Comic book helps communicate benefits of genetic gain in tropical livestock

Published: 20 February 2020

The ‘More Milk Zuri’ comic book developed by CTLGH is aimed at primary aged children and features Zuri, a cow living in an African village who makes the creamiest milk in all the land.

The story follows Zuri on her quest to learn how genetics can help her have daughters that produce enough milk to feed all the children in her village.

The story introduces the concepts of genetic selection and how environment and management also play an important part in livestock productivity. With lots of colourful images and a clever mix of science, storytelling and humour, the comic is proving a hit with primary school children in the UK.

The author of the 20 page comic book, scientific illustrator Eliza Wolfson, was delighted to be involved with the project and worked with CTLGH researchers at the Roslin Institute in the UK and at the International Livestock Research Institute (ILRI) in Kenya to ensure that the science highlighted in the comic was accurate.

“I love the challenge of distilling information into a graphic that lots of people can understand and to make scientific messages accessible to more people.”

“I have worked in tanzania in the past and wanted to make a comic that was sympathetic to the traditional african storytelling style. We decided to give the three main characters in the comic african names like ‘zuri’, which is swahili for ‘beautiful’, ‘busara’, which means ‘wise’ and ‘elewa’, which means ‘understand’.”

Eliza Wolfson, Comic Author and Illustrator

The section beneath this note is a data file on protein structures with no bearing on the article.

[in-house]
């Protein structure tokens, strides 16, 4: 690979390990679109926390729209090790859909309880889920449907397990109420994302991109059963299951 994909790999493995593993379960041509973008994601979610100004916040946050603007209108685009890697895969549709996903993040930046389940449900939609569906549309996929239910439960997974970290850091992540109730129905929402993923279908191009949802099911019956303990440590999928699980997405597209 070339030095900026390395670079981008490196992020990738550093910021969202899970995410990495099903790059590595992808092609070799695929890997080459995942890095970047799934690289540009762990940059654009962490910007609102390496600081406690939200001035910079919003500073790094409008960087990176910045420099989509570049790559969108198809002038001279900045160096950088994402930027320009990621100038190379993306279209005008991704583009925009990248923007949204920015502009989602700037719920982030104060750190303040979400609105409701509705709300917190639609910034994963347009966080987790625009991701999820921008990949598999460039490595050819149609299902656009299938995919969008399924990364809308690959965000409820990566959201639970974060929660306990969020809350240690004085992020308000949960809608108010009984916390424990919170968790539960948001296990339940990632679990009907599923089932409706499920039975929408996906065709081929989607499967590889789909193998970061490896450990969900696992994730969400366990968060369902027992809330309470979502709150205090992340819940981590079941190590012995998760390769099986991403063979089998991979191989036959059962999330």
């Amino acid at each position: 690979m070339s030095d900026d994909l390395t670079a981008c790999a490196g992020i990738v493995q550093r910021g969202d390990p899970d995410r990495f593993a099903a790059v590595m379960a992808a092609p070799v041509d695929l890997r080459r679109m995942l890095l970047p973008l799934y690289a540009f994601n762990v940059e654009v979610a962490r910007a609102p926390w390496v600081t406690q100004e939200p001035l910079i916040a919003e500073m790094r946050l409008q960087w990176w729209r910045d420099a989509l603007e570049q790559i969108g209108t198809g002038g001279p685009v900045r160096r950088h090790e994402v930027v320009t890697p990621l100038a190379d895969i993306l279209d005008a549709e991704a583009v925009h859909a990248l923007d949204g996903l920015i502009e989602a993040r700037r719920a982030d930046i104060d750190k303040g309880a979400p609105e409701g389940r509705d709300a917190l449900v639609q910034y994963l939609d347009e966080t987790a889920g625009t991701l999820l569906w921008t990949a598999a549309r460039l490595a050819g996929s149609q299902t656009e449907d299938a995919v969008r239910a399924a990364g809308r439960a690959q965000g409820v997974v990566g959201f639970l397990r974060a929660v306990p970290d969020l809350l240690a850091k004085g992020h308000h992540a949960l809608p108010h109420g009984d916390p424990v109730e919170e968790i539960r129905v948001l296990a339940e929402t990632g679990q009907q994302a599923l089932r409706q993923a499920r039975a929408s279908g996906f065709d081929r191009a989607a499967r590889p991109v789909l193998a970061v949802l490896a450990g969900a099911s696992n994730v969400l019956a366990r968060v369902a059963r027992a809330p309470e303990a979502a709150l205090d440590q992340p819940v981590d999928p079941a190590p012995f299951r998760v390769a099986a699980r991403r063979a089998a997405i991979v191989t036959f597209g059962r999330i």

The idea behind ‘More Milk Zuri’ came from Dr Liam Morrison, a researcher based at the Roslin Institute who secured funding from BBSRC Global Challenges Research Fund (GCRF) for the project.

He said: “Millions of families living in rural Africa rely on livestock for both their income and food. We wanted to develop a story that highlighted the possibilities of genetics and how CTLGH’s work improving livestock genetics in tropical countries can increase productivity and reduce both poverty and hunger in these fragile communities.”

“I really enjoyed stepping back and thinking about the essence of the work that we do. Looking at the scientific processes and finding ways to communicate things simply was both challenging and very rewarding.”

Dr Liam Morrison, CTLGH Researcher, The Roslin Institute

Steve Kemp, ILRI’s Livestock Genetics programme leader and Deputy Director of CTLGH said: “This book cleverly introduces the concepts of genetic gains and highlights the value of crossbreeding and breed preservation for each generation.”

He added: “It also showcases the work that CTLGH and its many partners, including the African Dairy Genetics Gains project here at ILRI, are doing to improve the productivity and health of dairy cattle in sub-Saharan Africa.”

Nicola Stock, Public Engagement with Research Manager at the Roslin Institute and Easter Bush Science Outreach Centre (EBSOC) Project Lead, believes that ‘More Milk Zuri’ will be an excellent resource to add to the Centre’s existing engagement activities.

“‘More Milk Zuri’ is an accessible, engaging and fun story, which we’re looking forward to sharing with school groups visiting the Easter Bush Science Outreach Centre. It’s a great opportunity to show our local young people that researchers based here in Scotland are doing work to improve the lives of people and animals not just in the UK but across the world.”

CTLGH has recently secured a public engagement grant from the Roslin Institute to develop additional school resources to accompany ‘More Milk Zuri’ and communicate how genetics can be used to improve tropical livestock and the lives of those who tend them.

The comic has also been translated into Swahili – the official language of East Africa – and CTLGH is working to establish networks to disseminate the comic through schools and other networks in Kenya and Tanzania.

News Ctlgh Comic

View and download the Comic Book (PDF)

For more information about the comic and CTLGH’s public engagement plans please contact:

Maggie Bennett
Communications and Knowledge Exchange Officer





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